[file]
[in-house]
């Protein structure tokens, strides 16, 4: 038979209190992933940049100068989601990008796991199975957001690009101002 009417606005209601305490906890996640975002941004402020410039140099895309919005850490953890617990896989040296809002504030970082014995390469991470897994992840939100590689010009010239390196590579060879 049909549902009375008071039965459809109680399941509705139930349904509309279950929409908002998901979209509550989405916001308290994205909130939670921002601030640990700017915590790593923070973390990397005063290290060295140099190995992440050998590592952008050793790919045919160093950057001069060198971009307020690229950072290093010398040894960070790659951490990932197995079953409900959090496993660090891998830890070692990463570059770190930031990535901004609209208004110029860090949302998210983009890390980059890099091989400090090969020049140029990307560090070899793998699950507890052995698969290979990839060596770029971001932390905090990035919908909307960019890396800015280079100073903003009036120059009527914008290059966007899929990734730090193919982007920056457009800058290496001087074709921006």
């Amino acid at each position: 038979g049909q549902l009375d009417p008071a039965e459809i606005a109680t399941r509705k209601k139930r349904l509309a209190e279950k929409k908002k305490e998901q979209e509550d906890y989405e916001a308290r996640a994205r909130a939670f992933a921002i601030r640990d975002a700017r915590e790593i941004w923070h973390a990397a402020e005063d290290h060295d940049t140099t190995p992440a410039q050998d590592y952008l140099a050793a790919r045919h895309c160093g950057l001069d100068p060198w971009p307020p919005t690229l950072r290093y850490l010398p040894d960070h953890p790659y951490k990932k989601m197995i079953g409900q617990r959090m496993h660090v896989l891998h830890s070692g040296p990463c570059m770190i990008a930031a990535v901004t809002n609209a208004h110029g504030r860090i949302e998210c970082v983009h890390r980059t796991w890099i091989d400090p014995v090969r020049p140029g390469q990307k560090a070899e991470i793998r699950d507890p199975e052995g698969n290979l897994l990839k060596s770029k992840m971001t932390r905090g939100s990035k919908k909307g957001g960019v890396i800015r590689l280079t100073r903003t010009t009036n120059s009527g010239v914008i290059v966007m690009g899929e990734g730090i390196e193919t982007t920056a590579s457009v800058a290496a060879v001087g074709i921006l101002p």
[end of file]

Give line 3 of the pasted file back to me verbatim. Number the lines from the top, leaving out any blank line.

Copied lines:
């Amino acid at each position: 038979g049909q549902l009375d009417p008071a039965e459809i606005a109680t399941r509705k209601k139930r349904l509309a209190e279950k929409k908002k305490e998901q979209e509550d906890y989405e916001a308290r996640a994205r909130a939670f992933a921002i601030r640990d975002a700017r915590e790593i941004w923070h973390a990397a402020e005063d290290h060295d940049t140099t190995p992440a410039q050998d590592y952008l140099a050793a790919r045919h895309c160093g950057l001069d100068p060198w971009p307020p919005t690229l950072r290093y850490l010398p040894d960070h953890p790659y951490k990932k989601m197995i079953g409900q617990r959090m496993h660090v896989l891998h830890s070692g040296p990463c570059m770190i990008a930031a990535v901004t809002n609209a208004h110029g504030r860090i949302e998210c970082v983009h890390r980059t796991w890099i091989d400090p014995v090969r020049p140029g390469q990307k560090a070899e991470i793998r699950d507890p199975e052995g698969n290979l897994l990839k060596s770029k992840m971001t932390r905090g939100s990035k919908k909307g957001g960019v890396i800015r590689l280079t100073r903003t010009t009036n120059s009527g010239v914008i290059v966007m690009g899929e990734g730090i390196e193919t982007t920056a590579s457009v800058a290496a060879v001087g074709i921006l101002p």